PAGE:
An Integral Auxiliary
University of Michigan,
The University of Michigan has a large campus, with 25,000-plus students and facilities spread throughout the city of Ann Arbor. In fact, the campus is so sprawling and decentralized that the 80-employee Auxiliary Services department receives only about 40 percent of the print and copy jobs generated.
Still, last year that added up to more than 20,000 jobs and sales of $13.1 million. Print jobs ranged from business cards to high-volume, multi-color books.
"There are certain jobs we'll never go after, such as casebound books," says Patricia Squires, assistant director of Auxiliary Services. "We'd never be able to print enough to justify the kind of equipment we'd need, and that wouldn't be in the best interest of the university."
University departments aren't required to use Auxiliary Services, but the in-plant does what it can to attract new customers.
"We do a lot of in-house training and seminars for potential customers—for the people within the departments that are buying printing on the outside," notes Squires.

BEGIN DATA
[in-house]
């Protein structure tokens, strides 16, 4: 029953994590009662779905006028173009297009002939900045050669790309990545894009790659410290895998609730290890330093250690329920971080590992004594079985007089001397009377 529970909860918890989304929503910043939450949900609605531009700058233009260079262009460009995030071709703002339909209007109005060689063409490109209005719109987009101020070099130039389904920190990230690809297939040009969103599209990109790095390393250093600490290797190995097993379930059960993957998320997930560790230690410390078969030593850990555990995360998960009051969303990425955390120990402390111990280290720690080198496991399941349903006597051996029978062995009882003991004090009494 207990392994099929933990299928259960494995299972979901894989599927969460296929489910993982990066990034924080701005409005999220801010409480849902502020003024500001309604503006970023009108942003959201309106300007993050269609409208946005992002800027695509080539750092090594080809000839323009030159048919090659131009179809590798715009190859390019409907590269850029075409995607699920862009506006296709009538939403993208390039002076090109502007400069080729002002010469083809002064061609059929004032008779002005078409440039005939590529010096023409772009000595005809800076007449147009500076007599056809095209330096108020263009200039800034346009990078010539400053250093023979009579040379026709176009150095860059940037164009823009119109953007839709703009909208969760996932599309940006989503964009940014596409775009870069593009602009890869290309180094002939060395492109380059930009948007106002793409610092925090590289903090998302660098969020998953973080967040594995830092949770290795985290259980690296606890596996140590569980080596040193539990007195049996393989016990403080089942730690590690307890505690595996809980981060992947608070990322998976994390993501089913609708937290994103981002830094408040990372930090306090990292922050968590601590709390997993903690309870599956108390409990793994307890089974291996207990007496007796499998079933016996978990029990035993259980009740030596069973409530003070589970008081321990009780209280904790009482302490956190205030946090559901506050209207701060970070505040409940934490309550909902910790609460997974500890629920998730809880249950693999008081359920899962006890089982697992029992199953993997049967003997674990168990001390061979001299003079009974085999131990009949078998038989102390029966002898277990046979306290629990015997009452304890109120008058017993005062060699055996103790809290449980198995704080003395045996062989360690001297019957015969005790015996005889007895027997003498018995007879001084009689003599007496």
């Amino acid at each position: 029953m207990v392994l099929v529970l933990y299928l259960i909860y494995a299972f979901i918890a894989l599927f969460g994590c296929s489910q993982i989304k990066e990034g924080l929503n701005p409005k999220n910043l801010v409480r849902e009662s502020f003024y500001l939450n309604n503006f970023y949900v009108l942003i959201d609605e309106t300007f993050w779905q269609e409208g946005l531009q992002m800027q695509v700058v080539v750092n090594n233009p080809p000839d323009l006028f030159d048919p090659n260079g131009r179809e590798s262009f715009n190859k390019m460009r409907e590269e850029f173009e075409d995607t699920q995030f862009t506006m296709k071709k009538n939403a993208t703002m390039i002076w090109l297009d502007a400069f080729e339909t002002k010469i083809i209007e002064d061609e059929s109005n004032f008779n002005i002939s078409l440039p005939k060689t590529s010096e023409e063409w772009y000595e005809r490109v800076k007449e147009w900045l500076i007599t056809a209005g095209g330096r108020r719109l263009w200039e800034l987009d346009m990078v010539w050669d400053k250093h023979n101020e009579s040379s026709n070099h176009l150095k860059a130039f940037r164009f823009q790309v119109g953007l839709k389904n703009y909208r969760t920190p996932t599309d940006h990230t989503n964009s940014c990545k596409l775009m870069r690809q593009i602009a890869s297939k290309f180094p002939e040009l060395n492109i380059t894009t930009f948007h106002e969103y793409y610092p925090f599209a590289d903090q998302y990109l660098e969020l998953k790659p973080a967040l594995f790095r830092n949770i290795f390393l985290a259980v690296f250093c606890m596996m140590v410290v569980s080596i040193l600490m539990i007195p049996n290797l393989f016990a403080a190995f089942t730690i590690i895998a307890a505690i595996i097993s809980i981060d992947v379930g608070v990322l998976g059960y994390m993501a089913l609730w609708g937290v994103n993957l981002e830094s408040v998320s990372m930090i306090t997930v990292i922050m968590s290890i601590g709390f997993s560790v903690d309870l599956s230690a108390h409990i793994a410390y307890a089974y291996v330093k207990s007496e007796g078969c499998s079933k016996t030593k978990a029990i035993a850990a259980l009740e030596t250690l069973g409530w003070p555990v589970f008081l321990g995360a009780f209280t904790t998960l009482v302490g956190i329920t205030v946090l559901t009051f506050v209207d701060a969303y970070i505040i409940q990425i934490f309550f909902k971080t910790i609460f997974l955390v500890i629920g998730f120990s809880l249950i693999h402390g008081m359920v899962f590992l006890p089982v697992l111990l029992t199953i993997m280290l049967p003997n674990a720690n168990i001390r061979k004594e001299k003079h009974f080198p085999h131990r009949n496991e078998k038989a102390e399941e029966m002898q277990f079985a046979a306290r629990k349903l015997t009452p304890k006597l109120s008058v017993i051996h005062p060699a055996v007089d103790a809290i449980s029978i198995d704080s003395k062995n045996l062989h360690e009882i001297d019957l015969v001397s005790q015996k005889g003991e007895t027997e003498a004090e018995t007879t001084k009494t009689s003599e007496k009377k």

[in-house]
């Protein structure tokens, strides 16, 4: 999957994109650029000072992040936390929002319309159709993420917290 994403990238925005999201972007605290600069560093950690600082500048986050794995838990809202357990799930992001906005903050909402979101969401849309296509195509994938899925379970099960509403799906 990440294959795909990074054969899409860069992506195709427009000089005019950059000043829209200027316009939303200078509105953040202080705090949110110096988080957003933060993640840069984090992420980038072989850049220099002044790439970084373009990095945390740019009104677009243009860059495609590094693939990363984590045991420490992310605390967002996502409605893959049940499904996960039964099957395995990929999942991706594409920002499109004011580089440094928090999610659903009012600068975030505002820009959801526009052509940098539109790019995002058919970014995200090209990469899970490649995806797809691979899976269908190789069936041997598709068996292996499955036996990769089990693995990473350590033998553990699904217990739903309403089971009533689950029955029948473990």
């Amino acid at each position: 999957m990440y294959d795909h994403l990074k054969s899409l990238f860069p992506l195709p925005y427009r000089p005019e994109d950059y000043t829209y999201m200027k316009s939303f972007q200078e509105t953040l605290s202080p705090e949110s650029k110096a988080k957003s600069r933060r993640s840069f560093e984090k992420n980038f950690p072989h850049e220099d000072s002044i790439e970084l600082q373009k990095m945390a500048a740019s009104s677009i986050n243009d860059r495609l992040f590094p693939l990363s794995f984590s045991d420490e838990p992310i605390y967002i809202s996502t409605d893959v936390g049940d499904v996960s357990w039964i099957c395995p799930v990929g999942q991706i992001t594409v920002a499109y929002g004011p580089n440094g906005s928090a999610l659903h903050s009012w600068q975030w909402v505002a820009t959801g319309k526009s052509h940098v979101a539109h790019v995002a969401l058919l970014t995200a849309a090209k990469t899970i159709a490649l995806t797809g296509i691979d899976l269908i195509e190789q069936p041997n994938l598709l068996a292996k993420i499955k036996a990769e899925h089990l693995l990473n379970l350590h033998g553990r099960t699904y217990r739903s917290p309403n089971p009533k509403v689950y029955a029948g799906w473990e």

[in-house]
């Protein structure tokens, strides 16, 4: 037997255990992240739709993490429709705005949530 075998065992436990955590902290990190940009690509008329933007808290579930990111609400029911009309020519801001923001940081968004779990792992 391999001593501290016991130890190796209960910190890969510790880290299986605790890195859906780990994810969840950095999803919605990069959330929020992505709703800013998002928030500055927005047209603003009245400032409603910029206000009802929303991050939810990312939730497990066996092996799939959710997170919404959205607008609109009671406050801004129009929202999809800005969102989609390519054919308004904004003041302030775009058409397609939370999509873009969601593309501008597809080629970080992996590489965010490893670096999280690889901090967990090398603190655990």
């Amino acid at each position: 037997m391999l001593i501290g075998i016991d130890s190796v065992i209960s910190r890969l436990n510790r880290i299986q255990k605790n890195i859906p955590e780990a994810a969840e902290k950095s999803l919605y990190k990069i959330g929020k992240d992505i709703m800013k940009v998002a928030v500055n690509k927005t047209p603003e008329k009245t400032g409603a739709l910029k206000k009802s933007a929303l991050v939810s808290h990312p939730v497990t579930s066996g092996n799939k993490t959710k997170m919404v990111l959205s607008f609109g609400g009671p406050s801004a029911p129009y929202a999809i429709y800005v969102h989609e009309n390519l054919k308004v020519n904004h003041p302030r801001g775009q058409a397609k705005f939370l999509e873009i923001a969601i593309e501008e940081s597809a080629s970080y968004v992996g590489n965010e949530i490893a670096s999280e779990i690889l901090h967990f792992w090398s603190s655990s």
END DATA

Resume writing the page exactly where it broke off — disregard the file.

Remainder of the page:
This training runs potential buyers through the prepress gamut to show them how to better prepare jobs so the finished product matches their expectations. Buyers are also shown how the printing process works.
"We hope, of course, that what they see will impress them to the point that they use us," says Squires. "But even if they don't, they become better print buyers, and that's a benefit for the university."
In addition to the printing and copy centers, Auxiliary Services handles mail delivered to and from campus, which in 2000 meant handling 14 million pieces of mail. The department also recently added optical imaging services, which involves scanning old and new documents for electronic retrieval.
As for future customer service offerings, "we are exploring the full life of a document, from design, storage and retrieval to recycling and purging," explains Squires. "We're not heavily involved with design, but we've had a lot of requests for it."